This is really quite important to me, I’ve got the two apps side by side and whilst I like the overall design of OF2 the extraneous space is really grating badly with me at the moment.
Having that unused ‘add note’ and context info on ever item is wasting at least 50% of the space in the main outline. Comparing side by side, in the same vertical space in OF1 I can see 32 projects, vs just 12 in the OF2. That’s going to make my quick morning review a pain of scrolling whereas previously I could get a good overview in one screen.
I completely agree. It is just too much space between tasks. The height of the rows should either be reduced generically or at least as an option. Even though the design is pleasing, having a large amount of space between tasks is contra productive.
Thanks for this feedback! I have some good news, which is that the row layout you see in the test release isn’t done yet, and it should get quite a bit denser by default by the time we reach the final release. :D
It’s fantastic to see so many people who are as passionate as I am regarding data density in the UX of a productivity app.
Replying to @James – it should be reduced as the default option, as I understand the justification behind the current version (aesthetics, mainly). However, for those (basically us) who desire a higher data density, there definitely should be an option to do so (just like the text size option in the Preferences).
@wvh: Thanks for the update. I suppose uninstalling OmniFocus 2 immediately after my discovery was quite a dramatic move, but productivity and workflows is something I’m very, very passionate about. I’m quite thankful to those at OmniGroup (and DEVONtechnologies, and more) for delivering tools of such high calibre.
Looking forward to seeing more on this in the near future.
Nevertheless – more discussion on this front should continue and is welcomed.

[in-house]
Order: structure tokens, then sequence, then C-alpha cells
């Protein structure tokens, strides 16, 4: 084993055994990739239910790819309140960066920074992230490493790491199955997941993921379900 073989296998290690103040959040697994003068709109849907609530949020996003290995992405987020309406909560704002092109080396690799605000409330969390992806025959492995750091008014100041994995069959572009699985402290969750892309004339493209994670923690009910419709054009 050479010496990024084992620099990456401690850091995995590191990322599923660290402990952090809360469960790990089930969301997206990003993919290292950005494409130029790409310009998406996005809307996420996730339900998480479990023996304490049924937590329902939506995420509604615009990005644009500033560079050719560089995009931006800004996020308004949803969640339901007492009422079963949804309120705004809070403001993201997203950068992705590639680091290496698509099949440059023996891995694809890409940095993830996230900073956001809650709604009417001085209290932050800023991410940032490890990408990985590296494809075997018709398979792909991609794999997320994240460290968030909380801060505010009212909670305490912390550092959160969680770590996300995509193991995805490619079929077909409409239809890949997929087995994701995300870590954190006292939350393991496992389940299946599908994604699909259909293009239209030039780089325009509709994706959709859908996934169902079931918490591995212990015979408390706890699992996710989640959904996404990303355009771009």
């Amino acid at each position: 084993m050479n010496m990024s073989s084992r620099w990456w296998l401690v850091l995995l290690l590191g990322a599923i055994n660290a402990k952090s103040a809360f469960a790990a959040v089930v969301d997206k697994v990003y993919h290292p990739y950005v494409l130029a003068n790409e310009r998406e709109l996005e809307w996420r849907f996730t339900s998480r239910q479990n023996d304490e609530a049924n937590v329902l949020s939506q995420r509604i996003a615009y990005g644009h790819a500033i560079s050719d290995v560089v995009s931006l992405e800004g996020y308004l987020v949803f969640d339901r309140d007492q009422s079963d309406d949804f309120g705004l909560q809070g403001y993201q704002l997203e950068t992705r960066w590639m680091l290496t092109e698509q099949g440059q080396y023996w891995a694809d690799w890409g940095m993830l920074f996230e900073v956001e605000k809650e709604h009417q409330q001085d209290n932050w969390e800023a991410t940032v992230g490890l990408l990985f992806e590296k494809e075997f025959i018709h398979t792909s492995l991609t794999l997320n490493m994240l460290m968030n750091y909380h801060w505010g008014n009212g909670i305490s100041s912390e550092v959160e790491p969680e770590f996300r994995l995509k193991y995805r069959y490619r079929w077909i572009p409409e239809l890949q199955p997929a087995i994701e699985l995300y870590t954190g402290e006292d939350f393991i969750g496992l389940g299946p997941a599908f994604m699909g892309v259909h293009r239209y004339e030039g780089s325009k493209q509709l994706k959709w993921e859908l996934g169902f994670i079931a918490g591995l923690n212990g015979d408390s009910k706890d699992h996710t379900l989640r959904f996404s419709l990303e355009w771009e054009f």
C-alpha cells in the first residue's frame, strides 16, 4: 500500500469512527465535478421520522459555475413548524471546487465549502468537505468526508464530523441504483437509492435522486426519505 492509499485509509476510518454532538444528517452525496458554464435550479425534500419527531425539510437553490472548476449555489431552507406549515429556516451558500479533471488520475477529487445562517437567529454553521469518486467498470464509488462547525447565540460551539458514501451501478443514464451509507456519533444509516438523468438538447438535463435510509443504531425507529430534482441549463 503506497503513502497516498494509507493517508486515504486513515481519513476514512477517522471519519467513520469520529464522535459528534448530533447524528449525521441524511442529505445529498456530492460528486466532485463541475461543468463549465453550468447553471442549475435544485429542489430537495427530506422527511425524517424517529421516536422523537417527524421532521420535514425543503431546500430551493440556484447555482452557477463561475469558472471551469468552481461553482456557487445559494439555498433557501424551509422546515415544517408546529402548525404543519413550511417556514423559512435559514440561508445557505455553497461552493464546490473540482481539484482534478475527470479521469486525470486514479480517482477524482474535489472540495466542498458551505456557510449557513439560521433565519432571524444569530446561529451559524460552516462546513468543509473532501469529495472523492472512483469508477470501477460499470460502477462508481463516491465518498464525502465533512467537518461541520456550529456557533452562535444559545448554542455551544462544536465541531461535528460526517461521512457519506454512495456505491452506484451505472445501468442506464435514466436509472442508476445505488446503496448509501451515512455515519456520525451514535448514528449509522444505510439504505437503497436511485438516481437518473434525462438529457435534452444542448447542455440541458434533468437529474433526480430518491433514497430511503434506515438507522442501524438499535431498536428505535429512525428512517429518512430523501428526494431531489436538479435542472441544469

@savantier - I completely agree. With OF2, I feel as if I can’t get decent picture of my projects. It’s very off-putting and there doesn’t seem to be any way to improve it. I’m going to keep at OF2, though, in the hopes that it will change before the final release.
Wow… I don’t know if I necessarily want all of my projects to fit on one screen. When I do a review, I usually like to select projects one at a time to bring up the tasks in the middle pane. It helps to break up my entire projects list into bite-sized chunks. I wouldn’t want to continuously scroll. I’d go dizzy if I had to look at an endless list of tasks.
i’m with @wilsonng on this - i like to focus in on items as i’m dealing with them, rather than having overwhelmingly long lists of things on the screen at the same time. i love the white space in the new OF, but i have no objection to high density data views being available to those who want them. i definitely think options will be the way to go on this.
there have been several references to the white space being a matter of aesthetics, but it’s not simply about ‘eye candy’, the white space helps me see things separately , helps me focus. i would hate to lose that, which is why i’m in favour of options